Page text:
A macro lens that captures a crisp, soft bokeh effect. It is a lens that can be used in a wide range of fields such as close-up, medium telephoto, and telephoto. It is sold not only by major manufacturers such as Canon and SONY, but also by third parties such as SIGMA, and Nikon releases it under the name of “microlens”.
However, even if it is called a macro lens in a bite, it is a lot of people. Therefore, this time, we will explain in detail the types of macro lenses that are loved by many photographers and how to select them.
What kind of lens is a macro lens?
Basically, the lens of the camera has a “distance to focus on the subject”.
[Short-range lens: front / front]
[Medium-range lens: a few meters away]
[Long-distance lens: distant landscapes and buildings]
Zoom lenses are highly convenient because they focus on short to long distances, but they also have weaknesses such as image distortion and poor resolution. On the other hand, a lens with a fixed focal length (single focus) has high performance and high-quality image quality.
A short-distance (standard) macro lens is a lens that can take “small subjects in a large size”. It is used for insects, figures, small parts, and copying of books and materials. Another feature is that you can capture the subject beautifully. You can see how the subject is familiar with the background, and you can express the fine texture of the skin, so it is sure to be a big success even in portraits of people.
On the other hand, if you have a macro lens with a focal length in the middle and nozomi, you can take snapshots and scenery. Compared to general standard lenses and zoom lenses, macro lenses have superior performance such as “resolution”, so in a natural landscape, for example, plants, rocks, and every corner of the sky can be clearly seen.
How to choose a macro lens
Even though it is a macro lens, the specifications such as structure, material, focal length, etc. differ depending on the model and manufacturer. Of these, the two that I would like to pay attention to are the “shortest shooting distance” and the “shooting magnification”. We will explain in detail the checkpoints that are indispensable for choosing a macro lens.
Shortest shooting distance
The short shooting distance is a measure of the distance you can get closer to the subject. The smaller the value, the shorter the distance you can shoot, and the longer the distance is, standard (short distance)
If you shoot at the shortest shooting distance, you can create a picture that looks like a magnifying glass, or you can see the facial expressions of a fantastic or mysterious subject. However, its weakness is that it is easily affected by camera shake, vibration, and wind. For lenses with a short minimum shooting distance, such as macro lenses, consider using a tripod.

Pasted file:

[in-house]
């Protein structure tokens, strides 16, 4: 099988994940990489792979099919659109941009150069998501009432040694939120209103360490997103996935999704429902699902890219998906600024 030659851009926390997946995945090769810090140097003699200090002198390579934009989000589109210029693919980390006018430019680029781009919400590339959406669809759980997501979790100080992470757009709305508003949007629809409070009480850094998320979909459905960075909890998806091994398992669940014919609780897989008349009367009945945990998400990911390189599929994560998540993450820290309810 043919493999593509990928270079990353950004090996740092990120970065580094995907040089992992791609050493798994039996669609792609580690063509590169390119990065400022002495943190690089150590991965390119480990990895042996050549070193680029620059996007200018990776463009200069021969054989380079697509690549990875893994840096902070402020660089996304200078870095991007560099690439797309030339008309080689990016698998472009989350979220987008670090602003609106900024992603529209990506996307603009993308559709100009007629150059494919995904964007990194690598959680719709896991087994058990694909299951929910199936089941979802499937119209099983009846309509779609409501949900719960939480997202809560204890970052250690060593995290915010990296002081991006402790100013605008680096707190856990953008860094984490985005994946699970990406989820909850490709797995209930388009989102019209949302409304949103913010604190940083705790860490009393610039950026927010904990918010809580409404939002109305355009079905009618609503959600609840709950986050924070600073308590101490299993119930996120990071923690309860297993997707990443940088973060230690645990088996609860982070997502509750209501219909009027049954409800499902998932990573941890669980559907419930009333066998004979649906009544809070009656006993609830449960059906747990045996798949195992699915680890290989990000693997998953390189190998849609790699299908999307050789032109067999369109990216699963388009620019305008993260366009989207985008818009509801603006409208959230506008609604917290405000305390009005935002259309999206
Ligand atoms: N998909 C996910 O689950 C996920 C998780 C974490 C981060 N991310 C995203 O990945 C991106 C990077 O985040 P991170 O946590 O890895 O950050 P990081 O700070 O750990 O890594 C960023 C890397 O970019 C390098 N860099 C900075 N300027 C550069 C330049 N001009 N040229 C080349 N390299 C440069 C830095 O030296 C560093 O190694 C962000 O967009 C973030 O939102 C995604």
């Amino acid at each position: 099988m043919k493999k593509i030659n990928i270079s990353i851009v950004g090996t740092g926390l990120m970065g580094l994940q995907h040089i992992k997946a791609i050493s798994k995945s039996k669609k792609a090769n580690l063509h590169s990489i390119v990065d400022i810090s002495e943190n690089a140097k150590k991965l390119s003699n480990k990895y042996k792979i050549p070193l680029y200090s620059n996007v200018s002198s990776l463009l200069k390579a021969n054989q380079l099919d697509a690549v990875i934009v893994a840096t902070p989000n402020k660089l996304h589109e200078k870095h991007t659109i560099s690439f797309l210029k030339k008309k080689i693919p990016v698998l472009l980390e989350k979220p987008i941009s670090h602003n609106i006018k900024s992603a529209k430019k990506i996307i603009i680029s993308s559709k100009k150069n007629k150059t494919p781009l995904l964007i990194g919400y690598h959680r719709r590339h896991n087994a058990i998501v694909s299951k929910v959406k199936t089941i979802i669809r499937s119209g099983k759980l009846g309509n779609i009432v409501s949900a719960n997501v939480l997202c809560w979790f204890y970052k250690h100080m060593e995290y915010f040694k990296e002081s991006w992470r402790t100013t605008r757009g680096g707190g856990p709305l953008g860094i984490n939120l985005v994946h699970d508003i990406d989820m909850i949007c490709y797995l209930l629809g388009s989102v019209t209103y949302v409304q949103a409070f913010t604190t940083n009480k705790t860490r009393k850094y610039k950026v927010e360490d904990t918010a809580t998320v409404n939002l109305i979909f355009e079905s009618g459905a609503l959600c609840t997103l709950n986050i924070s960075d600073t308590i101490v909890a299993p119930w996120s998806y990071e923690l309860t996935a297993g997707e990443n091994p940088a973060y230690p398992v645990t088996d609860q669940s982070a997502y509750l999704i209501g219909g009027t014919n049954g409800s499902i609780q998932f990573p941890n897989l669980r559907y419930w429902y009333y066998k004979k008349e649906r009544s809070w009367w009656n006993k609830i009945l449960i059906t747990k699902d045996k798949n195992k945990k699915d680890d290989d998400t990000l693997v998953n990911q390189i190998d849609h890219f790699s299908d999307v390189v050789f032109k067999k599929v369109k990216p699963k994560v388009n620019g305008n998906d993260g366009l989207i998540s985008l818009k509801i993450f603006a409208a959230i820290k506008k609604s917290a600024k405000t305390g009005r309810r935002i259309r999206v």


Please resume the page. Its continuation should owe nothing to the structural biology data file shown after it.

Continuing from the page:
The larger the shooting magnification value, the larger the subject can be captured. A general macro lens (single focus macro lens) is about 1x (1x). Currently, the standard / telephoto lens, which has a high penetration rate, has a shooting magnification of about 0.2 times, which is about 1/5 that of a general macro lens. From this number, you can see how the latter can make the subject larger. Different macro lenses have different shooting magnifications, so if you’re looking for a lens to capture a small subject in a larger size, check this number.
Macro lens with 3 types of standard distance, medium distance, and long distance
Some macro lenses also have a zoom function. However, macro lenses with a fixed focal length are common. It is roughly divided into standard (50-60mm), medium telephoto (around 100mm), and telephoto (200mm ~).
By the way, how do you use them properly? Consider the situation where you shoot the same subject with standard, medium telephoto, and telephoto macro lenses. Suppose you have three macro lenses with the same magnification, standard, medium telephoto, and telephoto, and you want to shoot a 10-yen coin. At this time, if you shoot coins from the shortest distance provided on the lens, the size of the coins on the screen will be the same for all lenses. In other words, even if you use a standard macro lens and shoot at a distance of 20 cm from a 10-yen coin, a 10-yen coin shot from 1 m with a medium-telephoto macro lens will appear in the same size.
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